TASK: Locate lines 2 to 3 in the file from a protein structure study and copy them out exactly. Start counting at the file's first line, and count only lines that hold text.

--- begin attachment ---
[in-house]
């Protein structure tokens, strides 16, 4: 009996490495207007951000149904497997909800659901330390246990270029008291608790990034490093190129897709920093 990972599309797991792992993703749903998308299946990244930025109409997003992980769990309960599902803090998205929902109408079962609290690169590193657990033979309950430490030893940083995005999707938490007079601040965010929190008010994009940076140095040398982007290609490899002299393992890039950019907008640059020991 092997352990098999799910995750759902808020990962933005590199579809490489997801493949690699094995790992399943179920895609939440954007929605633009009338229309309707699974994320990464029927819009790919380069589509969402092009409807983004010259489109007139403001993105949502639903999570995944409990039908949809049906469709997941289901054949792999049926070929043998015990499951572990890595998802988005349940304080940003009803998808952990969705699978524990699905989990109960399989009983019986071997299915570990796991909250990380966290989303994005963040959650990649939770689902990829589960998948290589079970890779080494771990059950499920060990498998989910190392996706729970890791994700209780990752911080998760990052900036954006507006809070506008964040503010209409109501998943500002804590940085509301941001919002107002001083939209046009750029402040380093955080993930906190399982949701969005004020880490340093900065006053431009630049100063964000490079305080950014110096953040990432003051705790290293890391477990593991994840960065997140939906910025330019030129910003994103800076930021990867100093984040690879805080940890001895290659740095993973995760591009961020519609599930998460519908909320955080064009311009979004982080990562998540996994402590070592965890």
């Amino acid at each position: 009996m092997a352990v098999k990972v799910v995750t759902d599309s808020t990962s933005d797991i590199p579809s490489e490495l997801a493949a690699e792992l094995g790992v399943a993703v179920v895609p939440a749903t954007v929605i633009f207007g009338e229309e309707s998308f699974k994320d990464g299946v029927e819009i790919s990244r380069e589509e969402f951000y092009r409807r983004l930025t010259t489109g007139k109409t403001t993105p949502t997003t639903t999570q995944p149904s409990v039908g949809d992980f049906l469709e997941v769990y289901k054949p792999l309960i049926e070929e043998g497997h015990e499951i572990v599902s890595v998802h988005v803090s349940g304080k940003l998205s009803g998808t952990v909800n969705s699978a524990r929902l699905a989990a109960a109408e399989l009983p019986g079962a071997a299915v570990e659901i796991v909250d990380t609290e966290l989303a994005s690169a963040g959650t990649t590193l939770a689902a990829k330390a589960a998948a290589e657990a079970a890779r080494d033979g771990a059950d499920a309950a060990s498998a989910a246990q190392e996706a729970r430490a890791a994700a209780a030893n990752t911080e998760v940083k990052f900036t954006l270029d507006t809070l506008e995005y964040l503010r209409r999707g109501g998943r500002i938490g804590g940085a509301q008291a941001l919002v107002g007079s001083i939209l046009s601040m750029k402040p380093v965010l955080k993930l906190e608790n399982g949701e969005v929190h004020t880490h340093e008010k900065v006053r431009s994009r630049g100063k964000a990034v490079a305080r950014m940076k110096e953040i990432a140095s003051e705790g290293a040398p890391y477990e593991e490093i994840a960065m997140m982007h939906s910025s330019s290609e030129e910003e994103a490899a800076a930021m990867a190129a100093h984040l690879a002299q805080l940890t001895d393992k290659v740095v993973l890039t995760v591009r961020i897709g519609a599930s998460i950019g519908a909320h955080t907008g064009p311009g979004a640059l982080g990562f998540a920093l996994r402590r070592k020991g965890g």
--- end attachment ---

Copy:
């Protein structure tokens, strides 16, 4: 009996490495207007951000149904497997909800659901330390246990270029008291608790990034490093190129897709920093 990972599309797991792992993703749903998308299946990244930025109409997003992980769990309960599902803090998205929902109408079962609290690169590193657990033979309950430490030893940083995005999707938490007079601040965010929190008010994009940076140095040398982007290609490899002299393992890039950019907008640059020991 092997352990098999799910995750759902808020990962933005590199579809490489997801493949690699094995790992399943179920895609939440954007929605633009009338229309309707699974994320990464029927819009790919380069589509969402092009409807983004010259489109007139403001993105949502639903999570995944409990039908949809049906469709997941289901054949792999049926070929043998015990499951572990890595998802988005349940304080940003009803998808952990969705699978524990699905989990109960399989009983019986071997299915570990796991909250990380966290989303994005963040959650990649939770689902990829589960998948290589079970890779080494771990059950499920060990498998989910190392996706729970890791994700209780990752911080998760990052900036954006507006809070506008964040503010209409109501998943500002804590940085509301941001919002107002001083939209046009750029402040380093955080993930906190399982949701969005004020880490340093900065006053431009630049100063964000490079305080950014110096953040990432003051705790290293890391477990593991994840960065997140939906910025330019030129910003994103800076930021990867100093984040690879805080940890001895290659740095993973995760591009961020519609599930998460519908909320955080064009311009979004982080990562998540996994402590070592965890």
């Amino acid at each position: 009996m092997a352990v098999k990972v799910v995750t759902d599309s808020t990962s933005d797991i590199p579809s490489e490495l997801a493949a690699e792992l094995g790992v399943a993703v179920v895609p939440a749903t954007v929605i633009f207007g009338e229309e309707s998308f699974k994320d990464g299946v029927e819009i790919s990244r380069e589509e969402f951000y092009r409807r983004l930025t010259t489109g007139k109409t403001t993105p949502t997003t639903t999570q995944p149904s409990v039908g949809d992980f049906l469709e997941v769990y289901k054949p792999l309960i049926e070929e043998g497997h015990e499951i572990v599902s890595v998802h988005v803090s349940g304080k940003l998205s009803g998808t952990v909800n969705s699978a524990r929902l699905a989990a109960a109408e399989l009983p019986g079962a071997a299915v570990e659901i796991v909250d990380t609290e966290l989303a994005s690169a963040g959650t990649t590193l939770a689902a990829k330390a589960a998948a290589e657990a079970a890779r080494d033979g771990a059950d499920a309950a060990s498998a989910a246990q190392e996706a729970r430490a890791a994700a209780a030893n990752t911080e998760v940083k990052f900036t954006l270029d507006t809070l506008e995005y964040l503010r209409r999707g109501g998943r500002i938490g804590g940085a509301q008291a941001l919002v107002g007079s001083i939209l046009s601040m750029k402040p380093v965010l955080k993930l906190e608790n399982g949701e969005v929190h004020t880490h340093e008010k900065v006053r431009s994009r630049g100063k964000a990034v490079a305080r950014m940076k110096e953040i990432a140095s003051e705790g290293a040398p890391y477990e593991e490093i994840a960065m997140m982007h939906s910025s330019s290609e030129e910003e994103a490899a800076a930021m990867a190129a100093h984040l690879a002299q805080l940890t001895d393992k290659v740095v993973l890039t995760v591009r961020i897709g519609a599930s998460i950019g519908a909320h955080t907008g064009p311009g979004a640059l982080g990562f998540a920093l996994r402590r070592k020991g965890g």